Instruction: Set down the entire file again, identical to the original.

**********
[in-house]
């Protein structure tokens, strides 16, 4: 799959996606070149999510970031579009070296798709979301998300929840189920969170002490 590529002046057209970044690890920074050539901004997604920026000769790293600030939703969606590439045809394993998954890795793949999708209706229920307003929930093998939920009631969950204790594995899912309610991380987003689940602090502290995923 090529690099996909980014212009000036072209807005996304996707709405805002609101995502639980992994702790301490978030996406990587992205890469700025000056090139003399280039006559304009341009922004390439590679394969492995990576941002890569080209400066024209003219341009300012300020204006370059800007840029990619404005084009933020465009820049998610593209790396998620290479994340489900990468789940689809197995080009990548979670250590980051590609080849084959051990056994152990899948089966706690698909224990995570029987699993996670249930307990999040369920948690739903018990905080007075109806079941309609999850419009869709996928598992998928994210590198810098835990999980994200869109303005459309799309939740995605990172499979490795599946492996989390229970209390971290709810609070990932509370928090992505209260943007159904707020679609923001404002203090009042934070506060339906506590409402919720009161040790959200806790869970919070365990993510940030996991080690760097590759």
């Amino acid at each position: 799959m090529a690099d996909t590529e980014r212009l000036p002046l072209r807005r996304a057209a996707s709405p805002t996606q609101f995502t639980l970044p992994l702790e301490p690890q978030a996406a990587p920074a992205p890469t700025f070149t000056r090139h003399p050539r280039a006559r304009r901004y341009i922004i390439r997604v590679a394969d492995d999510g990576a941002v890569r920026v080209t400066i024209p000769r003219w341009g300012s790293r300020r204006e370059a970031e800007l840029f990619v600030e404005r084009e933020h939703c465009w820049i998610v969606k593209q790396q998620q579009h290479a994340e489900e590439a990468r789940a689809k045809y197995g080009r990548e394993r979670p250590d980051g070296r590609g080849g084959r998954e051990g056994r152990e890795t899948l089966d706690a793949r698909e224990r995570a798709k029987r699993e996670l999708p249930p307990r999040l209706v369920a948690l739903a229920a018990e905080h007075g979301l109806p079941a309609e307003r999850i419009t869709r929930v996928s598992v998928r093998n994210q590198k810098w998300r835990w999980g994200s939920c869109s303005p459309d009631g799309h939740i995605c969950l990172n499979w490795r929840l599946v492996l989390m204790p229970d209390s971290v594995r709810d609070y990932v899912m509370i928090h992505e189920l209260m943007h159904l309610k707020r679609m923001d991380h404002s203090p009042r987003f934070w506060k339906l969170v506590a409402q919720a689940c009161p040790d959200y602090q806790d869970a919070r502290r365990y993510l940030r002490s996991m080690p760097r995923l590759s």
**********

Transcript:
[in-house]
């Protein structure tokens, strides 16, 4: 799959996606070149999510970031579009070296798709979301998300929840189920969170002490 590529002046057209970044690890920074050539901004997604920026000769790293600030939703969606590439045809394993998954890795793949999708209706229920307003929930093998939920009631969950204790594995899912309610991380987003689940602090502290995923 090529690099996909980014212009000036072209807005996304996707709405805002609101995502639980992994702790301490978030996406990587992205890469700025000056090139003399280039006559304009341009922004390439590679394969492995990576941002890569080209400066024209003219341009300012300020204006370059800007840029990619404005084009933020465009820049998610593209790396998620290479994340489900990468789940689809197995080009990548979670250590980051590609080849084959051990056994152990899948089966706690698909224990995570029987699993996670249930307990999040369920948690739903018990905080007075109806079941309609999850419009869709996928598992998928994210590198810098835990999980994200869109303005459309799309939740995605990172499979490795599946492996989390229970209390971290709810609070990932509370928090992505209260943007159904707020679609923001404002203090009042934070506060339906506590409402919720009161040790959200806790869970919070365990993510940030996991080690760097590759």
């Amino acid at each position: 799959m090529a690099d996909t590529e980014r212009l000036p002046l072209r807005r996304a057209a996707s709405p805002t996606q609101f995502t639980l970044p992994l702790e301490p690890q978030a996406a990587p920074a992205p890469t700025f070149t000056r090139h003399p050539r280039a006559r304009r901004y341009i922004i390439r997604v590679a394969d492995d999510g990576a941002v890569r920026v080209t400066i024209p000769r003219w341009g300012s790293r300020r204006e370059a970031e800007l840029f990619v600030e404005r084009e933020h939703c465009w820049i998610v969606k593209q790396q998620q579009h290479a994340e489900e590439a990468r789940a689809k045809y197995g080009r990548e394993r979670p250590d980051g070296r590609g080849g084959r998954e051990g056994r152990e890795t899948l089966d706690a793949r698909e224990r995570a798709k029987r699993e996670l999708p249930p307990r999040l209706v369920a948690l739903a229920a018990e905080h007075g979301l109806p079941a309609e307003r999850i419009t869709r929930v996928s598992v998928r093998n994210q590198k810098w998300r835990w999980g994200s939920c869109s303005p459309d009631g799309h939740i995605c969950l990172n499979w490795r929840l599946v492996l989390m204790p229970d209390s971290v594995r709810d609070y990932v899912m509370i928090h992505e189920l209260m943007h159904l309610k707020r679609m923001d991380h404002s203090p009042r987003f934070w506060k339906l969170v506590a409402q919720a689940c009161p040790d959200y602090q806790d869970a919070r502290r365990y993510l940030r002490s996991m080690p760097r995923l590759s």